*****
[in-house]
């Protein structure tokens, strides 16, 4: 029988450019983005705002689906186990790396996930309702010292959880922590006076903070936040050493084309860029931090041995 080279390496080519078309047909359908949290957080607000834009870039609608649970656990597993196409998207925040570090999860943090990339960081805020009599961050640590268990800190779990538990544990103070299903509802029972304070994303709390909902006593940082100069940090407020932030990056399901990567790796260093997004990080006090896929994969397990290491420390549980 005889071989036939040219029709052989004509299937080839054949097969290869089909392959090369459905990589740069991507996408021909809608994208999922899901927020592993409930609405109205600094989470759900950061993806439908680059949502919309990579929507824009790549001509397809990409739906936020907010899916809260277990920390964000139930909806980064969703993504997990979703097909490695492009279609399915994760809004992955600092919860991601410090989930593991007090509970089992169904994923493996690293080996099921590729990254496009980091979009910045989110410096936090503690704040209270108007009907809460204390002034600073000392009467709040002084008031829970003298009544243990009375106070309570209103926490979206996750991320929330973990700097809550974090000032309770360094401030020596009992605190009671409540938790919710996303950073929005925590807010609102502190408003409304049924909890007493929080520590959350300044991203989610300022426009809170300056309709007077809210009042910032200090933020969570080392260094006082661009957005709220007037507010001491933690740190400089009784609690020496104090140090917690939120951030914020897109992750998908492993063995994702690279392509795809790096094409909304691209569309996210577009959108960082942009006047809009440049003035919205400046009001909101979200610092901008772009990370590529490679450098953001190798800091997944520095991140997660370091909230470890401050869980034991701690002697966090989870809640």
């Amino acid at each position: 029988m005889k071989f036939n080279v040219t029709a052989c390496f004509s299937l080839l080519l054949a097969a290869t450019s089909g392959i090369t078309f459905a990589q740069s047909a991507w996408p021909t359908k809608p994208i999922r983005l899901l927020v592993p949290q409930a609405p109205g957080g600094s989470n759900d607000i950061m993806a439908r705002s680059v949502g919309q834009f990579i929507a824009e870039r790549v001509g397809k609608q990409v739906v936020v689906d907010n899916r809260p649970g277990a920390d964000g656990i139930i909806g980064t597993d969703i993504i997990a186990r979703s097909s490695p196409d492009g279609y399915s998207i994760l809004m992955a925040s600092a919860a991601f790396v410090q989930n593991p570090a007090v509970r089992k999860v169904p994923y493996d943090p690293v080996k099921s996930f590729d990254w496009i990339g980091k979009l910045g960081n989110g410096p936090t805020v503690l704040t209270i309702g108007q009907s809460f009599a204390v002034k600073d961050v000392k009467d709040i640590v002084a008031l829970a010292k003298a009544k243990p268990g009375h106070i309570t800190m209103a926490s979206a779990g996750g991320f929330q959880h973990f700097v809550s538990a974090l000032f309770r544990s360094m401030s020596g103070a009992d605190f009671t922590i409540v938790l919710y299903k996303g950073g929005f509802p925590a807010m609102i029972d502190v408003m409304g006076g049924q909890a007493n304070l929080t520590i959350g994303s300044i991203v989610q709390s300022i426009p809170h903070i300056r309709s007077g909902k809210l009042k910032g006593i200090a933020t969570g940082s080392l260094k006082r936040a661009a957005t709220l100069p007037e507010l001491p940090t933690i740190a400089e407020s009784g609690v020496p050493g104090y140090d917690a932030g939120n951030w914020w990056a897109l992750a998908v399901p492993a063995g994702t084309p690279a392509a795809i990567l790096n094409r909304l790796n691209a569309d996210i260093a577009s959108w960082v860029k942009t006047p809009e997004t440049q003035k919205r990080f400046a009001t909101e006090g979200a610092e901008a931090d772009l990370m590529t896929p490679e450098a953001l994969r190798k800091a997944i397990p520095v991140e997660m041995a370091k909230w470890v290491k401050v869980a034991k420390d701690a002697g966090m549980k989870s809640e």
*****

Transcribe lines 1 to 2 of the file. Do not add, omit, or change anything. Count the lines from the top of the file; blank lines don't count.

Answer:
[in-house]
């Protein structure tokens, strides 16, 4: 029988450019983005705002689906186990790396996930309702010292959880922590006076903070936040050493084309860029931090041995 080279390496080519078309047909359908949290957080607000834009870039609608649970656990597993196409998207925040570090999860943090990339960081805020009599961050640590268990800190779990538990544990103070299903509802029972304070994303709390909902006593940082100069940090407020932030990056399901990567790796260093997004990080006090896929994969397990290491420390549980 005889071989036939040219029709052989004509299937080839054949097969290869089909392959090369459905990589740069991507996408021909809608994208999922899901927020592993409930609405109205600094989470759900950061993806439908680059949502919309990579929507824009790549001509397809990409739906936020907010899916809260277990920390964000139930909806980064969703993504997990979703097909490695492009279609399915994760809004992955600092919860991601410090989930593991007090509970089992169904994923493996690293080996099921590729990254496009980091979009910045989110410096936090503690704040209270108007009907809460204390002034600073000392009467709040002084008031829970003298009544243990009375106070309570209103926490979206996750991320929330973990700097809550974090000032309770360094401030020596009992605190009671409540938790919710996303950073929005925590807010609102502190408003409304049924909890007493929080520590959350300044991203989610300022426009809170300056309709007077809210009042910032200090933020969570080392260094006082661009957005709220007037507010001491933690740190400089009784609690020496104090140090917690939120951030914020897109992750998908492993063995994702690279392509795809790096094409909304691209569309996210577009959108960082942009006047809009440049003035919205400046009001909101979200610092901008772009990370590529490679450098953001190798800091997944520095991140997660370091909230470890401050869980034991701690002697966090989870809640």